The cost of hiring a lawyer in Australia will depend on a range of factors, including the level of experience and expertise of the particular lawyer and law firm, including whether the firm is long-established and has lawyers who are certified as Accredited Specialists, the nature and complexity of the case, your instructions regarding the case – for example, whether you wish to plead guilty or not guilty in a criminal case, or seek consent orders or proceed to a hearing in a family law case – and whether the work is to be undertaken on an hourly or fixed fee basis.
For cases charged on hourly rate, also known as time-costed matter, – that rate can range anywhere from $250 + GST for a junior lawyer in a general legal practice all the way up to $600 + GST or more for an Accredited Specialist, which is a lawyer with at least 5 years of experience in a particular field of law who undertakes a rigorous additional training and examination process before they can be certified by the legal regulator. While many lawyers undertake that process – some several times over many years – only a very small percentage are successful.
The costs of legal representation will be significantly higher if the law firm lacks the experience required to undertake the work independently and therefore needs to engage specialist barrister – who is a lawyer that wears a ‘wig and gown’ in the higher courts. Barristers can charge anywhere from $2000 + GST all the way up to $15000 + GST per day. It is therefore wise and cost effective idea to engage lawyers with the experience and expertise to undertake cases themselves, rather than have to brief a barrister.
Fixed fee legal work in the context of criminal law may cost anywhere from $1000 – $3000 + GST for a Local Court guilty plea and sentencing all the way up to the hundreds of thousands of dollars for a lengthy and complex District or Supreme Court jury trial.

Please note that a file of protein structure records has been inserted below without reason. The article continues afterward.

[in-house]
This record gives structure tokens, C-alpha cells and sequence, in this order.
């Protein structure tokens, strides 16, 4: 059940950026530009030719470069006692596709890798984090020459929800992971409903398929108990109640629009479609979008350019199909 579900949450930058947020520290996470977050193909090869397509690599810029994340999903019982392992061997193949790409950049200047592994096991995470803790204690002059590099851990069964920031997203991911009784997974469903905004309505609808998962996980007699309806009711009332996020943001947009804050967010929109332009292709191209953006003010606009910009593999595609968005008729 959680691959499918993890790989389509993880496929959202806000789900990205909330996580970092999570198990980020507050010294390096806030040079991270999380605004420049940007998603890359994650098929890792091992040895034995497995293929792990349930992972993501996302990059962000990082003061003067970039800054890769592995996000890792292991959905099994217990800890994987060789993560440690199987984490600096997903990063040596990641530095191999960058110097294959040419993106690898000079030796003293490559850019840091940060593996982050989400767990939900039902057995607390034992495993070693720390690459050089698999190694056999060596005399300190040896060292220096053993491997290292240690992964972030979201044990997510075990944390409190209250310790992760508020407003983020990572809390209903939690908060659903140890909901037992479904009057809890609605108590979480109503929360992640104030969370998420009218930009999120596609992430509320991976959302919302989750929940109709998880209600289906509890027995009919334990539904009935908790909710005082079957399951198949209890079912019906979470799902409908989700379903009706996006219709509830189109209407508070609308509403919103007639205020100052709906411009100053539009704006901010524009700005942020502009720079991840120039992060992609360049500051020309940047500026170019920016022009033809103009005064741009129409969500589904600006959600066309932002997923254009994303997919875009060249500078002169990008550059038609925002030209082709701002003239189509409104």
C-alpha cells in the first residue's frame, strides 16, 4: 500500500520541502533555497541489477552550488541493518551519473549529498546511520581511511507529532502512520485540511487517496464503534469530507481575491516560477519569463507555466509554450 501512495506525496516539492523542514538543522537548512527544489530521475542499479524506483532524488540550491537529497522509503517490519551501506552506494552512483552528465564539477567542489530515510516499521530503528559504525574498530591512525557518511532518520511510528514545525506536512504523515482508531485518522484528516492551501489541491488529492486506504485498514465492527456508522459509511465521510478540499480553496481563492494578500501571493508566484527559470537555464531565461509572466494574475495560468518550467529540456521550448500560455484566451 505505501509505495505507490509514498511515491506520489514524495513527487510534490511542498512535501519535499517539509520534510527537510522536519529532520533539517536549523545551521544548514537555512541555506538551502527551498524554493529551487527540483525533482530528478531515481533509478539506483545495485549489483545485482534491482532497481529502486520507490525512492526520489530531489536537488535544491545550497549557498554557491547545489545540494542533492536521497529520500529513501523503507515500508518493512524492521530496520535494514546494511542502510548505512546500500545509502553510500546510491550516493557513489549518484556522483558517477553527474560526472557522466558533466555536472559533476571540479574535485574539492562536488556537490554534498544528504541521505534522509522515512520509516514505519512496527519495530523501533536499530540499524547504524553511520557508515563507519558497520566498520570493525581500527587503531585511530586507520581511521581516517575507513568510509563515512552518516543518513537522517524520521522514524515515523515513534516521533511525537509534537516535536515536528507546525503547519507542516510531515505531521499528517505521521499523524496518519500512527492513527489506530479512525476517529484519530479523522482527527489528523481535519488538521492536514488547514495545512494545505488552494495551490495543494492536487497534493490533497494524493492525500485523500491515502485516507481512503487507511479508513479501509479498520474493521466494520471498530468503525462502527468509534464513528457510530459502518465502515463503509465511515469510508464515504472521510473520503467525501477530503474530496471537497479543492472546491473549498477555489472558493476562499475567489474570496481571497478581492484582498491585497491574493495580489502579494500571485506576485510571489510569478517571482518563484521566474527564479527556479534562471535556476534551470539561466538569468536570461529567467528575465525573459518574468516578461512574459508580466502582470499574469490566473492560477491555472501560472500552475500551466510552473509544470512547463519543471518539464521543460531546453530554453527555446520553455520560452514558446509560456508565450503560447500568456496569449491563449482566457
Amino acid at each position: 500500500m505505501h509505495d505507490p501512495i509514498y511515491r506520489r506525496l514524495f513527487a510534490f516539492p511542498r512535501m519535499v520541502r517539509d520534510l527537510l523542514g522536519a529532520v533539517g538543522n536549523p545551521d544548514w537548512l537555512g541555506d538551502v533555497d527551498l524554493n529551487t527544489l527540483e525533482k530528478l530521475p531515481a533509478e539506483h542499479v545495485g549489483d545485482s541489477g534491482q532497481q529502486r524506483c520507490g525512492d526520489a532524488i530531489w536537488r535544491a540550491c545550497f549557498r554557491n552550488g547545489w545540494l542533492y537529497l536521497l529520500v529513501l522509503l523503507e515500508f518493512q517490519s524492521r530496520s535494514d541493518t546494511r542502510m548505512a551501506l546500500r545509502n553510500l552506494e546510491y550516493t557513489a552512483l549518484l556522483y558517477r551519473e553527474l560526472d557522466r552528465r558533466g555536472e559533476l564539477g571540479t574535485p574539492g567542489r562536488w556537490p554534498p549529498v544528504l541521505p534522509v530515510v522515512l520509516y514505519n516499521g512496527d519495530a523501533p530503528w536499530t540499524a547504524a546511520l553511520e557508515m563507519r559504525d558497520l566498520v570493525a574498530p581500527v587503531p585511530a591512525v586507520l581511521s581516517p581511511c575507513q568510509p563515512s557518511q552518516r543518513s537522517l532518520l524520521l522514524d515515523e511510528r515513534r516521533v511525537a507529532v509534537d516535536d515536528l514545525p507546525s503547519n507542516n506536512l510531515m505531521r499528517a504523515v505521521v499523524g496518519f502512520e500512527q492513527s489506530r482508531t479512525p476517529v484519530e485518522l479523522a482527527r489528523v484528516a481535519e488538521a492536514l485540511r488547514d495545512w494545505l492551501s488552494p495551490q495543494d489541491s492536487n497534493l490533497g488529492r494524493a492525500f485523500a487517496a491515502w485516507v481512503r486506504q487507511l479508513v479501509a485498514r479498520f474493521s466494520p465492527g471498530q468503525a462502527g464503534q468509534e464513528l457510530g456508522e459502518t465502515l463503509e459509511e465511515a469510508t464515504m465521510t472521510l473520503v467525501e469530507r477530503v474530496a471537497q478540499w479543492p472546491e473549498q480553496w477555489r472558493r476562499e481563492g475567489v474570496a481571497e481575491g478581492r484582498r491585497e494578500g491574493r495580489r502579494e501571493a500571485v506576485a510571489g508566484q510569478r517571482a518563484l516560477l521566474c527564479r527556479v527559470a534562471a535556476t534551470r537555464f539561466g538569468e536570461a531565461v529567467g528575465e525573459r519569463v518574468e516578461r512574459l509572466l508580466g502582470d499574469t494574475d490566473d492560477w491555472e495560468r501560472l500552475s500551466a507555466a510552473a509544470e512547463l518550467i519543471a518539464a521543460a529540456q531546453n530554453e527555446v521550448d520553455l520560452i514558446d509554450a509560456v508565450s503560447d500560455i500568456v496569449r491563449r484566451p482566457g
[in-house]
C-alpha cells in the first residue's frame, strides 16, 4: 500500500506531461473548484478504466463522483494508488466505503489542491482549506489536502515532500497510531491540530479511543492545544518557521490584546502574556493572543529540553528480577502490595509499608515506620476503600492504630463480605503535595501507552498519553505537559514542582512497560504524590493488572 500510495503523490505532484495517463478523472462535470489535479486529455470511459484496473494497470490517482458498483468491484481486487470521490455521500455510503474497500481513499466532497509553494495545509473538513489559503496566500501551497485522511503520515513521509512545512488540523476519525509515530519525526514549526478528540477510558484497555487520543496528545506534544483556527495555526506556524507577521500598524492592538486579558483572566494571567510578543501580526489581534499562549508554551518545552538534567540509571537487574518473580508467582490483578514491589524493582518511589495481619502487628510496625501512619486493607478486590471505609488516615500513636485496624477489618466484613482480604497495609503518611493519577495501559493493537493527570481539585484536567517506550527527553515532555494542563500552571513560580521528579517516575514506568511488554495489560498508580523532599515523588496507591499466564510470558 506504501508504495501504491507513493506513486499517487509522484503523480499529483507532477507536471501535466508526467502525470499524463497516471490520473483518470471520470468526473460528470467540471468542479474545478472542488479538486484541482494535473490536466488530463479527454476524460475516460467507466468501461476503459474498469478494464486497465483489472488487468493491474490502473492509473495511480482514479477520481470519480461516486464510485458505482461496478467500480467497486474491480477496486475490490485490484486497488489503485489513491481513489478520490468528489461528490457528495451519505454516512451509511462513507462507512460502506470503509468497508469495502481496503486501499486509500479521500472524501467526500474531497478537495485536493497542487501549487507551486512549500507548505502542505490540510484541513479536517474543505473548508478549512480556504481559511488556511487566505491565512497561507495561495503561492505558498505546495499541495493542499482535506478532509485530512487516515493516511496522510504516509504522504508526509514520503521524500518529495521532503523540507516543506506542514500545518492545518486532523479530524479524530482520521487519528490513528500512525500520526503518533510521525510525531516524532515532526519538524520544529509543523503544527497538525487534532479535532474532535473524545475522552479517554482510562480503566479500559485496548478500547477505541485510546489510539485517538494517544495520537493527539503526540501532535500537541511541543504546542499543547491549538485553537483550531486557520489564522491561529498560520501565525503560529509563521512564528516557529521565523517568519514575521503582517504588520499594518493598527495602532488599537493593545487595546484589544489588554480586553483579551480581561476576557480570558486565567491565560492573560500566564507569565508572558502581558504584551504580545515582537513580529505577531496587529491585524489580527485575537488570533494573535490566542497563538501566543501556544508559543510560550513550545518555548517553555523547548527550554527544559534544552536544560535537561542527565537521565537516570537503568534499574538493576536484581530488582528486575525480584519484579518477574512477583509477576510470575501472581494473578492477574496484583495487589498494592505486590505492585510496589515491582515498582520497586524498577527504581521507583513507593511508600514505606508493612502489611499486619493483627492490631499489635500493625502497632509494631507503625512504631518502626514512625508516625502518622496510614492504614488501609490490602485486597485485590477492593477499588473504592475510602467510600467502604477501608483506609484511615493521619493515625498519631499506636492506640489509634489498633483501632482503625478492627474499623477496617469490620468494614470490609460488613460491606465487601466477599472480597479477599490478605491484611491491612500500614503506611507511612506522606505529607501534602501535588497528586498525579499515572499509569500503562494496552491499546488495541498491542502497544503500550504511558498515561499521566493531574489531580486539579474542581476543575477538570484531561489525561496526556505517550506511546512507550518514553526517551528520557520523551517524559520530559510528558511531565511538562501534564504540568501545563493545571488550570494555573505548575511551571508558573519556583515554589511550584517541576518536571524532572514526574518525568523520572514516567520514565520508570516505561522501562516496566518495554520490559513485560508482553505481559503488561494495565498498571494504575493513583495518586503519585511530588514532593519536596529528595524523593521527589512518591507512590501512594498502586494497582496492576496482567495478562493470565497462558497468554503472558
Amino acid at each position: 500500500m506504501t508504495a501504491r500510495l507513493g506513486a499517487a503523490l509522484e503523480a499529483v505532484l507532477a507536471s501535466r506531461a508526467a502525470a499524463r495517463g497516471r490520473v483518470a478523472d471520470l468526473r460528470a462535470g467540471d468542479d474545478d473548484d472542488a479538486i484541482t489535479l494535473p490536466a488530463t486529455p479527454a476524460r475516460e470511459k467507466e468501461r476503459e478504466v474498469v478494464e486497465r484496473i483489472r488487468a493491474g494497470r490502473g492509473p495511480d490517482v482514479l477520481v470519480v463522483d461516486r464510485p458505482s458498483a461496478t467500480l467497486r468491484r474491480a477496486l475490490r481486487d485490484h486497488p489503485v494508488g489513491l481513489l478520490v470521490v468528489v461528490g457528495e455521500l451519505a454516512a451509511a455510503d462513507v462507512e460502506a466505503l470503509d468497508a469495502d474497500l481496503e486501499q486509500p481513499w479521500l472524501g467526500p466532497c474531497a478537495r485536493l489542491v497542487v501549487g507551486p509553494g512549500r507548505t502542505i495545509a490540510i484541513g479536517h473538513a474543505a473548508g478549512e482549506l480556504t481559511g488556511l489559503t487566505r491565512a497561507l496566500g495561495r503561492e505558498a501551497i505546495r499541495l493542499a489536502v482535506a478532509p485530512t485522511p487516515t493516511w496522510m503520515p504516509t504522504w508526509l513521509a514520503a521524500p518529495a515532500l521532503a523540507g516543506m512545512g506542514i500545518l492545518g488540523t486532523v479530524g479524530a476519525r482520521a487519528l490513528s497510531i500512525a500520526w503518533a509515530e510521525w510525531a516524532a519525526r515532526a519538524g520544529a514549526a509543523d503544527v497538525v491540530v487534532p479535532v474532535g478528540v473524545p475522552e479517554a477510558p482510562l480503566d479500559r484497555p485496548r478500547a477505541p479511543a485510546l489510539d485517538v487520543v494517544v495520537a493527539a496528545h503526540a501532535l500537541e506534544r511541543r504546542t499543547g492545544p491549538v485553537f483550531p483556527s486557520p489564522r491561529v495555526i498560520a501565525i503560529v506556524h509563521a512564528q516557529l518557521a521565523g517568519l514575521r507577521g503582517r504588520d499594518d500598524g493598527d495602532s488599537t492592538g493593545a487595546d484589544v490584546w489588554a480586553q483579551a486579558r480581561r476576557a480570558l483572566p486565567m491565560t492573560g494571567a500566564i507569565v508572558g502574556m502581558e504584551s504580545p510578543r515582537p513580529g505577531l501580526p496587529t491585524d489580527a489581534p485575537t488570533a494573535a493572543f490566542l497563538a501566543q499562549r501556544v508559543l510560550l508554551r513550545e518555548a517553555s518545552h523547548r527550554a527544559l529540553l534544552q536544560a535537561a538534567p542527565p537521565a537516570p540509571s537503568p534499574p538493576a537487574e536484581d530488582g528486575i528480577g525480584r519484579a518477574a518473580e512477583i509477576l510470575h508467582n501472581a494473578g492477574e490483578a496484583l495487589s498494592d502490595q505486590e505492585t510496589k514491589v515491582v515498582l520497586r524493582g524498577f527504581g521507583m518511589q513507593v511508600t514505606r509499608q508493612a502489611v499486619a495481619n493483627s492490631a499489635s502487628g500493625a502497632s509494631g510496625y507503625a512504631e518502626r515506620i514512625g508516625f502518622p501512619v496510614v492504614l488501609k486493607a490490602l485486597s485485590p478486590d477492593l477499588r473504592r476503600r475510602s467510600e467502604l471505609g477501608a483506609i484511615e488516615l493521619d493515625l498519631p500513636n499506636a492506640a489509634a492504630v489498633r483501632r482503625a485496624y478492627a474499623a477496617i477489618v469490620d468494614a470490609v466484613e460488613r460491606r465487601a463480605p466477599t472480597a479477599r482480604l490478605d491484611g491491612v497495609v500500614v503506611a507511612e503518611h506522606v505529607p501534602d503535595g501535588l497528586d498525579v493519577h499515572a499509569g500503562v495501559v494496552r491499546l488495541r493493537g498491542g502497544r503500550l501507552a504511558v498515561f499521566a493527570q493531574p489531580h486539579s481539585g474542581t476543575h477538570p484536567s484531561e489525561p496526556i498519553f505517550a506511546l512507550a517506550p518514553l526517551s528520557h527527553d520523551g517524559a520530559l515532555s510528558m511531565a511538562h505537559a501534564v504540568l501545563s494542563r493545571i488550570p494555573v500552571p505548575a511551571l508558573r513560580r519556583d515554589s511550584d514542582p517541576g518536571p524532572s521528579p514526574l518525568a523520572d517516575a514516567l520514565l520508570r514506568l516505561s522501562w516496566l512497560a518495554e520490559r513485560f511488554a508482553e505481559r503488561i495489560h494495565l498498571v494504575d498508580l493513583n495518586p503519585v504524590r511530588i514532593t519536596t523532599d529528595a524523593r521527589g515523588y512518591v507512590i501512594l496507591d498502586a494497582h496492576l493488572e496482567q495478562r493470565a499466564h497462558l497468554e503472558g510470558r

As the question of how much it costs to hire a lawyer is not always straightforward, it is often a good idea to take advantage of the free first conferences that are offered by many law firms across Australia, both to determine which lawyer is right for you and how much they will charge you.
A cost agreement will be prepared during or immediately after the conference, which you should read very carefully so there are no nasty surprises down the track.
And while a good lawyer will always take the time to carefully explain cost, and there will be no such surprises as the case proceeds, there are also some exceptions.
Man challenges legal fees
One Queensland man has taken his legal representatives to court, challenging a bill of more than half a million dollars for the firm’s work on an unlawful termination matter on his behalf.
Nicholas Smith has taken Brisbane-based law firm FCB Workplace Lawyers to the District Court after being charged $549,923.65 for the unfair dismissal case, claiming the sum amounted to “excessive fees” and involved “duplicated work” by a number of lawyers at the firm.
According to court documents, Mr Smith felt ‘trapped’ into the firm’s cost agreement and would have walked away after engaging the firm to prepare and send a “letter of demand” if he had known the fees were going to be so high.
He further asserted he was “already ill” when he retained the firm, something he says the firm knew about and took advantage of when the legal team pursued his case in the Federal Circuit Court and Federal Court, rather than pushing for an earlier settlement.
However, Queensland District Court Judge Suzanne Sheridan determined there was insufficient evidence to suggest the firm had over-charged him and that it was not unusual for more than one lawyer to undertake substantially similar work on a case, in order for each of the lawyers to be abreast of the issues and evidence.
In dismissing Mr Smith’s claim, her Honour remarked that the eye-watering sum was the “hallmark of being the product of proceedings which simply became expensive” rather than anything unethical or unlawful done by his legal team.
The law is complicated, and legal advice is not a cheap commodity.